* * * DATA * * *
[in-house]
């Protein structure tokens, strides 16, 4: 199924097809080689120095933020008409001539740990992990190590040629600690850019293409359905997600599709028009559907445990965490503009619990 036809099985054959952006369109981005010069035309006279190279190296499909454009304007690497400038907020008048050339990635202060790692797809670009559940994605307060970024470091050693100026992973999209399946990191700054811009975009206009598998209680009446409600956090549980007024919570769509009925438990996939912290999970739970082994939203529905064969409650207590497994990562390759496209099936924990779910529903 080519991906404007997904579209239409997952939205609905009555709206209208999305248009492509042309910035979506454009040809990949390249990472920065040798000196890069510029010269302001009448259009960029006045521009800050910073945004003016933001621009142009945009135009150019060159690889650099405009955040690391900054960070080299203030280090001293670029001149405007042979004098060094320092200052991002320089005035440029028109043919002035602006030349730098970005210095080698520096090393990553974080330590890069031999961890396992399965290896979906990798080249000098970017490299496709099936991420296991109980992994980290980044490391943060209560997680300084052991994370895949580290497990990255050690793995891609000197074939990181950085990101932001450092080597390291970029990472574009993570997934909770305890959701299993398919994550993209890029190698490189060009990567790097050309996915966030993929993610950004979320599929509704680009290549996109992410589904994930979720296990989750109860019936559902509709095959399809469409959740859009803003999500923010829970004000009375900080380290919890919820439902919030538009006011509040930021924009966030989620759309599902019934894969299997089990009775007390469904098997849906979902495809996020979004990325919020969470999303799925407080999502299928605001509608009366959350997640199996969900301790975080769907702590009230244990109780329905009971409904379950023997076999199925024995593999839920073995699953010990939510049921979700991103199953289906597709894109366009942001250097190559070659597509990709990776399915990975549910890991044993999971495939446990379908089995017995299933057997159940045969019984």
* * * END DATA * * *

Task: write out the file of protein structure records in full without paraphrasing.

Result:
[in-house]
């Protein structure tokens, strides 16, 4: 199924097809080689120095933020008409001539740990992990190590040629600690850019293409359905997600599709028009559907445990965490503009619990 036809099985054959952006369109981005010069035309006279190279190296499909454009304007690497400038907020008048050339990635202060790692797809670009559940994605307060970024470091050693100026992973999209399946990191700054811009975009206009598998209680009446409600956090549980007024919570769509009925438990996939912290999970739970082994939203529905064969409650207590497994990562390759496209099936924990779910529903 080519991906404007997904579209239409997952939205609905009555709206209208999305248009492509042309910035979506454009040809990949390249990472920065040798000196890069510029010269302001009448259009960029006045521009800050910073945004003016933001621009142009945009135009150019060159690889650099405009955040690391900054960070080299203030280090001293670029001149405007042979004098060094320092200052991002320089005035440029028109043919002035602006030349730098970005210095080698520096090393990553974080330590890069031999961890396992399965290896979906990798080249000098970017490299496709099936991420296991109980992994980290980044490391943060209560997680300084052991994370895949580290497990990255050690793995891609000197074939990181950085990101932001450092080597390291970029990472574009993570997934909770305890959701299993398919994550993209890029190698490189060009990567790097050309996915966030993929993610950004979320599929509704680009290549996109992410589904994930979720296990989750109860019936559902509709095959399809469409959740859009803003999500923010829970004000009375900080380290919890919820439902919030538009006011509040930021924009966030989620759309599902019934894969299997089990009775007390469904098997849906979902495809996020979004990325919020969470999303799925407080999502299928605001509608009366959350997640199996969900301790975080769907702590009230244990109780329905009971409904379950023997076999199925024995593999839920073995699953010990939510049921979700991103199953289906597709894109366009942001250097190559070659597509990709990776399915990975549910890991044993999971495939446990379908089995017995299933057997159940045969019984």